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Man Pages

Manual Reference Pages  -  GDBMTOOL (1)


gdbmtool - examine and modify a GDBM database


Shell Commands


gdbmtool [-lmNnqrs] [-b SIZE] [-c SIZE]
[-f FILE] [--block-size=SIZE]
[--cache-size=SIZE] [--file FILE]
[--newdb] [--no-lock]
[--no-mmap] [--norc]
[--quiet] [--read-only] [--synchronize]

gdbmtool [-Vh] ][--help] [--usage] [--version]


The gdbmtool utility allows you to view and modify an existing GDBM database or to create a new one.

The DBFILE argument supplies the name of the database to open. If not supplied, the default name junk.gdbm is used instead. If the named database does not exist, it will be created. An existing database can be cleared (i.e. all records removed from it) using the --newdb option (see below).

Unless the -N (--norc) option is given, after startup gdbmtool looks for file named .gdbmtoolrc first in the current working directory, and, if not found there, in the home directory of the user who started the program. If found, this file is read and interpreted as a list of gdbmtool commands.

Then gdbmtool starts a loop, in which it reads commands from the standard input, executes them and prints the results on the standard output. If the standard input is attached to a console, the program runs in interactive mode.

The program terminates when the quit command is given, or end-of-file is detected on its standard input.

A gdbmtool command consists of a command verb, optionally followed by one or more arguments, separated by any amount of white space. A command verb can be entered either in full or in an abbreviated form, as long as that abbreviation does not match any other verb.

Any sequence of non-whitespace characters appearing after the command verb forms an argument. If the argument contains whitespace or unprintable characters it must be enclosed in double quotes. Within double quotes the usual escape sequences are understood, as shown in the table below:

        Escape      Expansion
        \a          Audible bell character (ASCII 7)
        \b          Backspace character (ASCII 8)
        \f          Form-feed character (ASCII 12)
        \n          Newline character (ASCII 10)
        \r          Carriage return character (ASCII 13)
        \t          Horizontal tabulation character (ASCII 9)
        \v          Vertical tabulation character (ASCII 11)
        \\          Single slash

In addition, a backslash immediately followed by the end-of-line character effectively removes that character, allowing to split long arguments over several input lines.


-b, --block-size=SIZE
  Set block size.
-c, --cache-size=SIZE
  Set cache size.
-f, --file=FILE
  Read commands from FILE, instead of from the standard input.
-l, --no-lock
  Disable file locking.
-m, --no-mmap
  Do not use mmap(2).
-n, --newdb
  Create the database, truncating it if it already exists.
-q, --quiet
  Don’t print initial banner.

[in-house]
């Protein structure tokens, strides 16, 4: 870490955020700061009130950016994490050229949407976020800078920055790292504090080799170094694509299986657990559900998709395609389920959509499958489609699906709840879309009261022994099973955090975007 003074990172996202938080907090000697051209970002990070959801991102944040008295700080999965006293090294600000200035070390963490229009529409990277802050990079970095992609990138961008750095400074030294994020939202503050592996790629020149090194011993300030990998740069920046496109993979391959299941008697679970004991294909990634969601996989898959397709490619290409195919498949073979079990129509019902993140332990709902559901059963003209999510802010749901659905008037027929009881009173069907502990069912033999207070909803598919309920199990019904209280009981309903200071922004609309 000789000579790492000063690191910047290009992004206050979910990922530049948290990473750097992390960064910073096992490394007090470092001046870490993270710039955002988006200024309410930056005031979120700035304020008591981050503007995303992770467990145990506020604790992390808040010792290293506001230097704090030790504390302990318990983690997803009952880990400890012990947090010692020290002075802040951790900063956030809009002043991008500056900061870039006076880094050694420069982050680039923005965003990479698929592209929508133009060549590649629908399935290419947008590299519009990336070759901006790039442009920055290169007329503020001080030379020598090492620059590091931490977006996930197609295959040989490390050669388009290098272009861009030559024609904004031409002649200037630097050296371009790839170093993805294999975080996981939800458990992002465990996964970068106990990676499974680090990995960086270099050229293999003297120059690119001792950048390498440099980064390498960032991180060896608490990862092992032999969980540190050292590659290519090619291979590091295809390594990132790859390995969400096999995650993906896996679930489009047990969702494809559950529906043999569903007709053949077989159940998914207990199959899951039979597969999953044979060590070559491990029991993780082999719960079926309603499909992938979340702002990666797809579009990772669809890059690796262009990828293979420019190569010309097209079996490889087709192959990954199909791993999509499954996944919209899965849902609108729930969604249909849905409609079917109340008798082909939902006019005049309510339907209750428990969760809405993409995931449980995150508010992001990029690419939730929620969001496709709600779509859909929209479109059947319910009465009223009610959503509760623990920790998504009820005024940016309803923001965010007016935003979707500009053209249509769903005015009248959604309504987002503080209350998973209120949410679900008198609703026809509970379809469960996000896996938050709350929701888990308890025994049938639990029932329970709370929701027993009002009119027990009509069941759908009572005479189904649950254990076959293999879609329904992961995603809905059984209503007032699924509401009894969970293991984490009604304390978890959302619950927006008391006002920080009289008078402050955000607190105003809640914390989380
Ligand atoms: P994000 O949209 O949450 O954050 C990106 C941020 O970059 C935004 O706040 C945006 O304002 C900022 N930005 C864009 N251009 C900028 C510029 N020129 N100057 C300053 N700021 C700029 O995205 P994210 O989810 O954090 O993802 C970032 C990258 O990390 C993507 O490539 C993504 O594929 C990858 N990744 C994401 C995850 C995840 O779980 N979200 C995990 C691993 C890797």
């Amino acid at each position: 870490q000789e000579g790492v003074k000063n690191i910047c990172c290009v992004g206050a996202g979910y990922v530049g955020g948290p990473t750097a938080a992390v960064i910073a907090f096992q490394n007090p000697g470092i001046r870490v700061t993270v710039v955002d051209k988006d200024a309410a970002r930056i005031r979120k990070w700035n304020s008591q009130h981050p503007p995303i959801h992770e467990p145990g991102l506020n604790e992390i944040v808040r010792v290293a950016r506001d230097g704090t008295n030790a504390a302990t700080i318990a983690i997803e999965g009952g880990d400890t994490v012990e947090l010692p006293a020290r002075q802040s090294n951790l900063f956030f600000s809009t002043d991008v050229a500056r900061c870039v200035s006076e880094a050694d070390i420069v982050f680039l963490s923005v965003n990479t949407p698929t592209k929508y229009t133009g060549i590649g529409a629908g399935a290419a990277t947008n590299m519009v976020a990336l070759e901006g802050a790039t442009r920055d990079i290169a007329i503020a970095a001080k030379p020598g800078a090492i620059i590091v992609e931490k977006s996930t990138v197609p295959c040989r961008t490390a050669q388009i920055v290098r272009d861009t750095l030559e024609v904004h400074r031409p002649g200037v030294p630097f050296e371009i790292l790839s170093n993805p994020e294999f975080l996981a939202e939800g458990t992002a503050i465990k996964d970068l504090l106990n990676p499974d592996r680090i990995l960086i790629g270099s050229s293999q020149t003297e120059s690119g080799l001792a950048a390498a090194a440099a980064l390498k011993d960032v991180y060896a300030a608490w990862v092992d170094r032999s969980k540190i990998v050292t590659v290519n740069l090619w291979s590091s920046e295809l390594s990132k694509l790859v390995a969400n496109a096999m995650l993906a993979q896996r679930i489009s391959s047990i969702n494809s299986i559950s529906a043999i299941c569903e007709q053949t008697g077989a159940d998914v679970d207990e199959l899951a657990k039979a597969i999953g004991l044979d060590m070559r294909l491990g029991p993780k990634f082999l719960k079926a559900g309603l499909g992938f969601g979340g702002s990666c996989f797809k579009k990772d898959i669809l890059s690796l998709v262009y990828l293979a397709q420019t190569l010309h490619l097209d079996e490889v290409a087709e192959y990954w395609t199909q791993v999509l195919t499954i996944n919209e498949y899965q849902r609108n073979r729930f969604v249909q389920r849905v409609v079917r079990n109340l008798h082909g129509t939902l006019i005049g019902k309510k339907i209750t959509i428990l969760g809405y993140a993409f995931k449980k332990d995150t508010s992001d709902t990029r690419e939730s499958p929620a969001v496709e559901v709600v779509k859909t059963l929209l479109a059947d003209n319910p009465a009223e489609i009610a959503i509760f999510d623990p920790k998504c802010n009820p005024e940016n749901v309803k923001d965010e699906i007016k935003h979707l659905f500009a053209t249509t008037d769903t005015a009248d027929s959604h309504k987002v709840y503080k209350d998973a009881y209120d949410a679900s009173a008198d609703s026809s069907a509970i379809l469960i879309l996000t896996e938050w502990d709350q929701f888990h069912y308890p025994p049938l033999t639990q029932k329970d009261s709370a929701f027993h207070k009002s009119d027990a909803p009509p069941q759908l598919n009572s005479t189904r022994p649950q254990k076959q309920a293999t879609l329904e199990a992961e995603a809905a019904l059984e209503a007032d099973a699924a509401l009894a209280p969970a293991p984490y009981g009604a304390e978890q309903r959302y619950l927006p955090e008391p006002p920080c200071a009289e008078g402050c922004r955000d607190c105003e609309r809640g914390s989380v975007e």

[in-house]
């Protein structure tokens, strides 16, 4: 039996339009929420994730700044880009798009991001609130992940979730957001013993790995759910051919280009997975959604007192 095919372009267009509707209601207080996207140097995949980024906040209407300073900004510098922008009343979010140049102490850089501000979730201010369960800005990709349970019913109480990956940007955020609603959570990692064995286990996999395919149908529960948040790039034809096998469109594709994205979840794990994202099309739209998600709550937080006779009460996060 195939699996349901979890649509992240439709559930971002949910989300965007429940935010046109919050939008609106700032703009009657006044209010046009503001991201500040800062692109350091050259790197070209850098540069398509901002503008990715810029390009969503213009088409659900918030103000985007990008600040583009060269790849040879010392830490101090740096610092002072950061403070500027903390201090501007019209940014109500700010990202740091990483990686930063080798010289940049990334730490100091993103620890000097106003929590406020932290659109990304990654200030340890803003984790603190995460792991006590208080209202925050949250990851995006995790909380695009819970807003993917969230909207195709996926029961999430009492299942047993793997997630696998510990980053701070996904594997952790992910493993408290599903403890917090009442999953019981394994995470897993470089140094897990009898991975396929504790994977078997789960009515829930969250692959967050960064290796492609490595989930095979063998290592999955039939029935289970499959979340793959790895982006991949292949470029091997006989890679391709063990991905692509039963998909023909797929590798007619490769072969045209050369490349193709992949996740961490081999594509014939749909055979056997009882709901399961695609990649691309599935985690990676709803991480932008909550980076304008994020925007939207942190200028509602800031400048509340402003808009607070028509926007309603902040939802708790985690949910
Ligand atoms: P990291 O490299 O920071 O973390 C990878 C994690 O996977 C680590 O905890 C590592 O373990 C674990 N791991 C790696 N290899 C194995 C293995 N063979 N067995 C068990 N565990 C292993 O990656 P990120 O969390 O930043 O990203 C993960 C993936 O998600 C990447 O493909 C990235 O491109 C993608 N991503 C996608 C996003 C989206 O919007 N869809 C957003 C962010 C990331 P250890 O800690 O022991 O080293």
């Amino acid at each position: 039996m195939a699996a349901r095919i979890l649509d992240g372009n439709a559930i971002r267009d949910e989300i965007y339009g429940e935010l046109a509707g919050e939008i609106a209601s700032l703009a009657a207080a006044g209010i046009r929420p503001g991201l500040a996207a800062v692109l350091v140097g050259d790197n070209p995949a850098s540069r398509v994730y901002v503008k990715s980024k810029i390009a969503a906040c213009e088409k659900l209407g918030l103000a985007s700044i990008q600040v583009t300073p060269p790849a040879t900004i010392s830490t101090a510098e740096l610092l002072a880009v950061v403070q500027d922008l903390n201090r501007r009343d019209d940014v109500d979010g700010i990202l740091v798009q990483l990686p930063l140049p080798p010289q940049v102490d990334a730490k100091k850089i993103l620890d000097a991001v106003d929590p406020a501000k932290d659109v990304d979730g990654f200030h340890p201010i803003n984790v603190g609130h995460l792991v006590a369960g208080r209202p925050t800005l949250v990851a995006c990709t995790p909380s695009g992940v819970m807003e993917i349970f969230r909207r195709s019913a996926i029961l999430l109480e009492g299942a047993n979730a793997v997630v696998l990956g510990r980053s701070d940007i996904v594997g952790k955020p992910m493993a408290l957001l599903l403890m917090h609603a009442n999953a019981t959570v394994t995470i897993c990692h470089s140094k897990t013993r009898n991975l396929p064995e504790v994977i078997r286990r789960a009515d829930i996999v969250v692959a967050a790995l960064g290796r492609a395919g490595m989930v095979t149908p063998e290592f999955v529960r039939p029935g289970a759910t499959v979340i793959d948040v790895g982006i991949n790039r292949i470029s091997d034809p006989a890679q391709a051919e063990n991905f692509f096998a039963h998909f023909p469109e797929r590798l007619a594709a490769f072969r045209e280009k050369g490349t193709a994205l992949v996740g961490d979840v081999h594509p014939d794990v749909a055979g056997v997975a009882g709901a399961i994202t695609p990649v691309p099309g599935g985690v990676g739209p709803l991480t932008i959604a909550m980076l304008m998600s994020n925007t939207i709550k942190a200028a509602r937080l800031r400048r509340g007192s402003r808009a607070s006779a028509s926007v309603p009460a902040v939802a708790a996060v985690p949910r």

-r, --read-only
  Open database in read-only mode.
-s, --synchronize
  Synchronize to disk after each write.
-h, --help Print a short usage summary.
--usage Print a list of available options.
-V, --version
  Print program version


avail Print the avail list.
bucket NUM
  Print the bucket number NUM and set is as the current one.
cache Print the bucket cache.
close Close the currently open database.
count Print the number of entries in the database.
  Print the current bucket.
delete KEY
  Delete record with the given KEY.
dir Print hash directory.
export, e FILE-NAME [truncate] [binary|ascii]
  Export the database to the flat file FILE-NAME. This is equivalent to gdbm_dump(1).

This command will not overwrite an existing file, unless the truncate parameter is also given. Another optional parameter determines the type of the dump (*note Flat files::). By default, ASCII dump will be created.

fetch KEY
  Fetch and display the record with the given KEY.
first Fetch and display the first record in the database. Subsequent records can be fetched using the next command (see below).
hash KEY
  Compute and display the hash value for the given KEY.
header Print file header.
help or ?
  Print a concise command summary, showing each command letter and verb with its parameters and a short description of what it does. Optional arguments are enclosed in square brackets.
import FILE-NAME [replace] [nometa]
  Import data from a flat dump file FILE-NAME. If the replace argument is given, any records with the same keys as the already existing ones will replace them. The nometa argument turns off restoring meta-information from the dump file.
list List the contents of the database.
next [KEY]
  Sequential access: fetch and display the next record. If the KEY is given, the record following the one with this key will be fetched.
open FILE
  Open the database file FILE. If successful, any previously open database is closed. Otherwise, if the operation fails, the currently opened database remains unchanged.

This command takes additional information from the variables open, lock, mmap, and sync. See the section VARIABLES, for a detailed description of these.

quit Close the database and quit the utility.